Egyptian government signs deal to buy power from 200 MW of Kom Ombo project


Saudi Power company ACWA Power today said its 200 MW section of the 500 MW Kom Ombo solar project planned in Egypt, is on track to start generating in the third quarter of next year.

The 50% state-owned Saudi developer made the announcement as it issued a press release to mark the signing of a 25-year power offtake agreement, network connection and right-of-use of the land with the Egyptian authorities. The Kom Ombo plant was originally set to be constructed by this month.

Rajit Nanda, ACWA's chief portfolio management officer and acting chief investment officer, said the facility would generate clean power at a price that “is the lowest in the African continent for a project that is soon to achieve financial close and commence construction.” pv magazine reported, in October 2019, ACWA had secured the tender with a final electricity price bid of $0.02752/kWh.

The company statement said ACWA is aiming to reach financial close and start construction before October, after securing a $40 million loan on top of the $14 million equity bridge loan pledged by the European Bank of Reconstruction and Development and a $27 million credit line from fellow development lender the African Development Bank.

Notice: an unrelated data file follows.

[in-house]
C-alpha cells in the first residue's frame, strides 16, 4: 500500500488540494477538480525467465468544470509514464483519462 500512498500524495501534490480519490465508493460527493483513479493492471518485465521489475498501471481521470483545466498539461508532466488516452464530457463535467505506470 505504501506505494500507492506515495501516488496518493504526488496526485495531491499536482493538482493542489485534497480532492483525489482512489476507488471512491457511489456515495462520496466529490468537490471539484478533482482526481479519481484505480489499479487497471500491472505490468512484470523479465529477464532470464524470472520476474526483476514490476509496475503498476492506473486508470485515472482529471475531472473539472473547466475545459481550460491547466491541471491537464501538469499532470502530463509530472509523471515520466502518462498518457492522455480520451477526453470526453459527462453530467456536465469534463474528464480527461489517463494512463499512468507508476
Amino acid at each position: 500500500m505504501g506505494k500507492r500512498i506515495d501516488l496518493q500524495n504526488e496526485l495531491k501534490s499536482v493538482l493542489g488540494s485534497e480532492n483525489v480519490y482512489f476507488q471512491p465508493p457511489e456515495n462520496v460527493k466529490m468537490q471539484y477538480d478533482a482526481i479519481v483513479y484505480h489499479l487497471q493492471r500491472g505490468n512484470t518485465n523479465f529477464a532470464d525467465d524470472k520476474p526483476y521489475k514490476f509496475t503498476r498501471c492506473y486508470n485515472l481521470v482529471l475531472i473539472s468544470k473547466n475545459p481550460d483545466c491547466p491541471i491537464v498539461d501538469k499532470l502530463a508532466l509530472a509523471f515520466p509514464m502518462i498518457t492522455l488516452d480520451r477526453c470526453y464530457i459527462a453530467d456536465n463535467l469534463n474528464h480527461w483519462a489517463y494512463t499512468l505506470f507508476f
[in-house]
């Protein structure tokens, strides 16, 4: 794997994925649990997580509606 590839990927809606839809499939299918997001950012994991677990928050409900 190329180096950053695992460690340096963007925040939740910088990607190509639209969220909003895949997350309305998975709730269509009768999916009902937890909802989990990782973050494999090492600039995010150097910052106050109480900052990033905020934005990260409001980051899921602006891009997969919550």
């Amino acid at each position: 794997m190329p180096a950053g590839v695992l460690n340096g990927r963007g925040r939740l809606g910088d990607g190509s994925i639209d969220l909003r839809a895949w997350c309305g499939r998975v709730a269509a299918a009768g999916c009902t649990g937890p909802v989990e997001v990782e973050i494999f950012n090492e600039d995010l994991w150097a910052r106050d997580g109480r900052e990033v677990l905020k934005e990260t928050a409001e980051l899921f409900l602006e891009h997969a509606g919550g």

The power purchase and grid connection agreements–plus the usufruct deal, which guarantees use of the land for the project–were signed by state entities the Egyptian Electricity Transmission Company and the New and Renewable Energy Authority.

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Egyptian minister of electricity and renewable energy, Mohamed Shaker El Markabi, used the occasion to hint at a raising of his country's clean power ambition. Quoted in the ACWA press release, he said: “In line with Egypt’s Integrated Sustainable Energy Strategy, our aim is to produce 42% of Egypt’s electricity using renewable sources by 2035. Currently, necessary studies are being conducted to increase this percentage, stressing on maximizing the utilization of renewable energy in many areas, including water desalination and green hydrogen production.”

Egypt aims to generate 22% of its electricity from renewables by next year but was lagging well short at the end of last year, according to the International Renewable Energy Agency, which has estimated only 10.1% of generation came from clean power sources at that point.

ACWA said its energy operations in Egypt include 120 MW of solar generation capacity at the huge Benban solar field and a 2.25 GW gas plant in the Luxor governorate.

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